As a bonus, my final highlight of the night was reading the tweets of the Samuel French publishing account.




Samuel Beckett’s Quad and Nacht und Träume

I’ve been watching a couple of television plays by Samuel Beckett, Quad and Nacht und Träume. Quad was written, first produced and broadcast in 1981. It is a really strange production, which involves four cloaked individuals moving around a square in an odd formation. The piece is performed twice, the second piece in black and white and without music.

Nacht und Träume (Night and Dreams) was the last television play written and directed by Samuel Beckett. It was written and recorded in 1982, with the mime artist Helfrid Foron playing both parts. It is a strange, haunting play, wordless, with the only sound that of a male voice humming, then singing, Schubert’s Nacht und Träume. The composer was one of Beckett’s favourites.

Samuel Beckett’s “Film”

Samuel Beckett’s only screenplay, Film, was written in 1963 and filmed in New York the following year. I watched it online at UbuWeb. Beckett originally wanted Charlie Chaplin to play the lead (referred to only as “O”) but this didn’t work out, and the role eventually went to Buster Keaton.

The film differed slightly from the script as written, but it was approved by Beckett as he was on set at the time. I read the script as part of my edition of his Collected Works, but this was the first time I had seen it on screen.

The film explores one man’s bid to escape from an all-seeing eye – perhaps meant to represent the camera itself. It is almost totally silent, and is a rather eerie experience. It’s short, but memorable: simple on the surface, but I’m sure it would repay careful study.

Macbeth (2015)

I don’t normally visit the cinema these days, but I had to make an exception for Justin Kerzel’s new film of Macbeth. Against a beautiful backdrop of scenery, filled with rich colours, the play runs its course in a compelling production, beginning with the burial of the couple’s child: an artistic liberty which lends depth to the Macbeths’ characters and influences Lady Macbeth in particular.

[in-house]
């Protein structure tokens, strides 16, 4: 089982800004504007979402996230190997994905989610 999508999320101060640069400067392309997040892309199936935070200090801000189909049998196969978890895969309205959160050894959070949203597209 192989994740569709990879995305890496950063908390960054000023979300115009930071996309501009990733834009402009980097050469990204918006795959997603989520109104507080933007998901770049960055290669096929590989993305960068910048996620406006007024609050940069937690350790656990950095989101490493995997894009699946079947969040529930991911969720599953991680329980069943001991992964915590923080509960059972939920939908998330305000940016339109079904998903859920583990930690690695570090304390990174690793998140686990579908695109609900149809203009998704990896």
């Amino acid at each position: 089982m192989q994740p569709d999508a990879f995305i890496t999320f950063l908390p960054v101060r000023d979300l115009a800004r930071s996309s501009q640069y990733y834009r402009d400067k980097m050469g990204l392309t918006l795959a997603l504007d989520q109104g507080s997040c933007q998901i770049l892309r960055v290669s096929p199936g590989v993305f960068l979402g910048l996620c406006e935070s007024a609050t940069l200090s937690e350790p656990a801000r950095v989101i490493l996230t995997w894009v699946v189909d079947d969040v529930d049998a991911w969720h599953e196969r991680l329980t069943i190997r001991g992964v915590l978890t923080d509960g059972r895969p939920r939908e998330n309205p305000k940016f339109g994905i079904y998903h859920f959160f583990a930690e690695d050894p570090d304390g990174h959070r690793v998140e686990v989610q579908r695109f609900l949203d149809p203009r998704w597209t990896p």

Michael Fassbender is very strong as Macbeth, entirely believable as a successful army leader and compelling as he is steeped deeper and deeper into bloody betrayal. Marion Cotillard is superb as Lady Macbeth, compelling in her wickedness and human and sympathetic in her grief. Her “mad” scene in particular, which sees her return to her former home and deliver her speech quietly, crouching on the floor, seeing the figure of her child playing before her, is touching and sad.

The play has been cut to fit into its two-hour running time, and it flows superbly. I particularly liked the ending of the film, with its insinuation that the Scottish throne itself is cursed and the bloodshed will continue. An excellent addition to the canon of filmed Shakespeare.


Beckett on Screen – Television Pieces

As part of the International Beckett Season I popped along to the Barbican to attend a screening of some of the pieces Samuel Beckett wrote for television. Created specially for this medium, they struck me as being quite static – not a criticism, but an observation – making them more suited to the screen rather than the stage.

Eh Joe stars Jack McGowran, shut in a room while the voice of a woman he once loved (Sian Phillips) affects him deeply. As the camera draws ever closer to the actor’s face, the intensity of his emotions become even more apparent. This short piece was directed by Alan Gibson and was released in 1966.

Directed by Donald McWhinnie and Anthony Page, the 1977 Ghost Trio (named after Beethoven’s Fifth Piano Trio which can be heard in the piece) is similarly haunting, with repetitive movements and a lonely atmosphere.

…but the clouds…, created at the same time, is a meditation on absence featuring Ronald Pickup and Billie Whitelaw, who mouths words from The Tower, a poem by Yeats that inspired the title.

Finally, Beginning to End, directed by Chloe Gibson in 1966, stars Jack McGowran who dramatises various Beckett prose works.

Taken together, the pieces were powerful and thought-provoking, though I think I’d have to think and read about them a fair bit more to really understand them.